8. 8. Original Boids (Reynolds 1986) 8
  9. 9. Adding New Forces • Mataric (1992) proposes a generalization with a weighted combination of 6 interaction primitives: 9 • collision avoidance • following • dispersion • aggregation • homing • flocking
  10. 10. Adding New Forces • Hartman & Benes̆ (2006) introduce a complementary alignment, representing the chance to become a leader and try to escape 10 a) b) c) d) e) f) Figure 7: a) Boids are simplified by spheres with the heading vector and their traces are b) d) a) b) c) d) e) f) Figure 7: a) Boids are simplified by spheres with the head showed. The image shows the outside view and the image b is the outside view and the image d) is the boid’s view from the leadership. The image e) shows a small flock of boids w the image f) shows a trace of a flock of 250 birds 26 a) b) c) d) e) f) Figure 7: a) Boids are simplified by spheres with the head showed. The image shows the outside view and the image b is the outside view and the image d) is the boid’s view from the leadership. The image e) shows a small flock of boids w the image f) shows a trace of a flock of 250 birds a) b) c) d) e) f) Figure 7: a) Boids are simplified by spheres with the heading vector and their traces are a) b) c) d) e) f) Figure 7: a) Boids are simplified by spheres with the heading vector and their traces are showed. The image shows the outside view and the image b) the boid’s view. The image c) is the outside view and the image d) is the boid’s view from the simulation of the change of the leadership. The image e) shows a small flock of boids with a change in leadership and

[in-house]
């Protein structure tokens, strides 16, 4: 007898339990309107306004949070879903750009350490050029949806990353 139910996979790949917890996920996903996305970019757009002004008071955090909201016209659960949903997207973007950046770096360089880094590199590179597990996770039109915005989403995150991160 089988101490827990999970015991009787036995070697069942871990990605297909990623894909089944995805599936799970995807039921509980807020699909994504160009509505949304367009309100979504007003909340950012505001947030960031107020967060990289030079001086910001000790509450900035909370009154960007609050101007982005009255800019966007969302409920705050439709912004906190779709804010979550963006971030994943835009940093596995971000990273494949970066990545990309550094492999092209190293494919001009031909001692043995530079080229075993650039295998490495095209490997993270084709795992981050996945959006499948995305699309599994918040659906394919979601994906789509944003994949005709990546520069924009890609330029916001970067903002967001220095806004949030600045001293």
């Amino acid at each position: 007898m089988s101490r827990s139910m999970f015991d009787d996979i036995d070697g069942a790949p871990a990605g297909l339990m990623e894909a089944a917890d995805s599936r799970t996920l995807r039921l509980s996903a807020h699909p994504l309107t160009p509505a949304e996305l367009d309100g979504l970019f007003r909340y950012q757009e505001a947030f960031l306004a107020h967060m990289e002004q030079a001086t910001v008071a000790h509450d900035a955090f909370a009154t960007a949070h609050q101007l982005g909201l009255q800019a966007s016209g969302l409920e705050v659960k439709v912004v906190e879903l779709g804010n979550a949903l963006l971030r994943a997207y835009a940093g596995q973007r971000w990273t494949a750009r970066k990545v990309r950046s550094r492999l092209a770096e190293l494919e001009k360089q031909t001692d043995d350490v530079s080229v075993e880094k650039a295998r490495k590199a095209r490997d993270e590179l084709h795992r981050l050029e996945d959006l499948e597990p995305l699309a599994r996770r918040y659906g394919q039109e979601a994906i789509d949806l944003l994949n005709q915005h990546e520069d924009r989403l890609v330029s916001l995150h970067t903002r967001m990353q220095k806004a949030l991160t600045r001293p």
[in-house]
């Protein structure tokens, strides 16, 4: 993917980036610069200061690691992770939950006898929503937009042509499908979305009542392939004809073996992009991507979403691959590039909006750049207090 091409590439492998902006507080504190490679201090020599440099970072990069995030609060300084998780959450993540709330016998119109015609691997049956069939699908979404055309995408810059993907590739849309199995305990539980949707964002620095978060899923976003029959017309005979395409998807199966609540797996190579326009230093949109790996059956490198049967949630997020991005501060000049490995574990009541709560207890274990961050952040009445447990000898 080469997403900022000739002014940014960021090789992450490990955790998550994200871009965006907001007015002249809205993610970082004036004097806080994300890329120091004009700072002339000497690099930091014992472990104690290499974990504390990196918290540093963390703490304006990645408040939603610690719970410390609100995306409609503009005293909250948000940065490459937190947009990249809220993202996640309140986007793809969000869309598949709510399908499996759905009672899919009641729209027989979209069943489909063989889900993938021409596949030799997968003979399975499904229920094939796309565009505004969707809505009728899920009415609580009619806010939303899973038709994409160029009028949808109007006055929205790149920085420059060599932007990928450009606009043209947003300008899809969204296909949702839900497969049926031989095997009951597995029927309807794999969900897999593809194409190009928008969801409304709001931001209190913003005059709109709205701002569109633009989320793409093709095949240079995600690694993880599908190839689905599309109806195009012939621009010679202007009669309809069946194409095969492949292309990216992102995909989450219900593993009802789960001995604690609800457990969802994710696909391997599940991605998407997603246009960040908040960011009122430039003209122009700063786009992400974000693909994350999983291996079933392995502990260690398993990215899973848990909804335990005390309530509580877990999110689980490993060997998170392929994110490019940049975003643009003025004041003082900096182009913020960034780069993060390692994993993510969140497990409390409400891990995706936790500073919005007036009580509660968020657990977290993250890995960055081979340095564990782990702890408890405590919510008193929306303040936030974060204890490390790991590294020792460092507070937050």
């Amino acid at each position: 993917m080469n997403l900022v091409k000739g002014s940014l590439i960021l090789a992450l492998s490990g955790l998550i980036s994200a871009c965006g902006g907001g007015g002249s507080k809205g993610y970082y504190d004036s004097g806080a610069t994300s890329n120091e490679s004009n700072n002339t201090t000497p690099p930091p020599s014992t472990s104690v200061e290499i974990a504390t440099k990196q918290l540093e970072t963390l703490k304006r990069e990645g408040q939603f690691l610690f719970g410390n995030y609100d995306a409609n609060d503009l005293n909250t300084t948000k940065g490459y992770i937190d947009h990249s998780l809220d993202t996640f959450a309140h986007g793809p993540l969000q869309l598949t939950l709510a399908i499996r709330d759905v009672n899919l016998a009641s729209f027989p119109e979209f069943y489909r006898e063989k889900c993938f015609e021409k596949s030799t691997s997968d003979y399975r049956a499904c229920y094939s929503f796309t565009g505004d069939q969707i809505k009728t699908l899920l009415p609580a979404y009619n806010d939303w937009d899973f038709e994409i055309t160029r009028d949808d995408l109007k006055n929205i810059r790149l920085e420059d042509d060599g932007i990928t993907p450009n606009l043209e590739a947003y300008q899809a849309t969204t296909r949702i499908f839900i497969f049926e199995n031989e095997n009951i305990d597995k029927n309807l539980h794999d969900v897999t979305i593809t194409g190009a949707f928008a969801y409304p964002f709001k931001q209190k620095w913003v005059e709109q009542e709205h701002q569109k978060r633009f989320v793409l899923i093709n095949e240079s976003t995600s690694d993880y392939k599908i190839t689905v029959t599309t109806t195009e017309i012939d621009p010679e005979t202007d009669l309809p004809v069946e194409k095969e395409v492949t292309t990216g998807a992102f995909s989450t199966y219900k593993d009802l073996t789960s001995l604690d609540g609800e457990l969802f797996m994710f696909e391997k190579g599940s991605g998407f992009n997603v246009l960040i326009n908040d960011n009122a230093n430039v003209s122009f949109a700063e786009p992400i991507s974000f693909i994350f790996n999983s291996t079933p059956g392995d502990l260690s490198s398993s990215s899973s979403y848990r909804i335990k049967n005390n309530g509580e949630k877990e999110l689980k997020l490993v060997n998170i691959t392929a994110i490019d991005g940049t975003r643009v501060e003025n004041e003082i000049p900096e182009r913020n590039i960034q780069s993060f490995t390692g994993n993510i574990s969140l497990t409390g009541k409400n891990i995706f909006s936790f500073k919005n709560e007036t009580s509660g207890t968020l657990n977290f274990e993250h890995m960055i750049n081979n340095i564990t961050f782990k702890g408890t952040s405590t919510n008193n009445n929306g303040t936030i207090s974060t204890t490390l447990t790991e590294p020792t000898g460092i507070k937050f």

11. 11. Change of Leadership • Since Hartman & Benes, many attempt to study leadership. Many are either engineering-oriented, or based on informed agents or assigned leadership • Cucker & Huepe (2008) make a laplacian model with a consensus term that balances the trade-off between informed preference and desire for social interaction • Su et al. (2009) use a position-only model to show that all agents can asymptotically attain a desired velocity even if only one agent in the team has access to the information of the virtual leader • Yu et al. (2010) find that a second-order consensus can be achieved in a laplacian model if and only if the network topology contains a directed spanning tree 11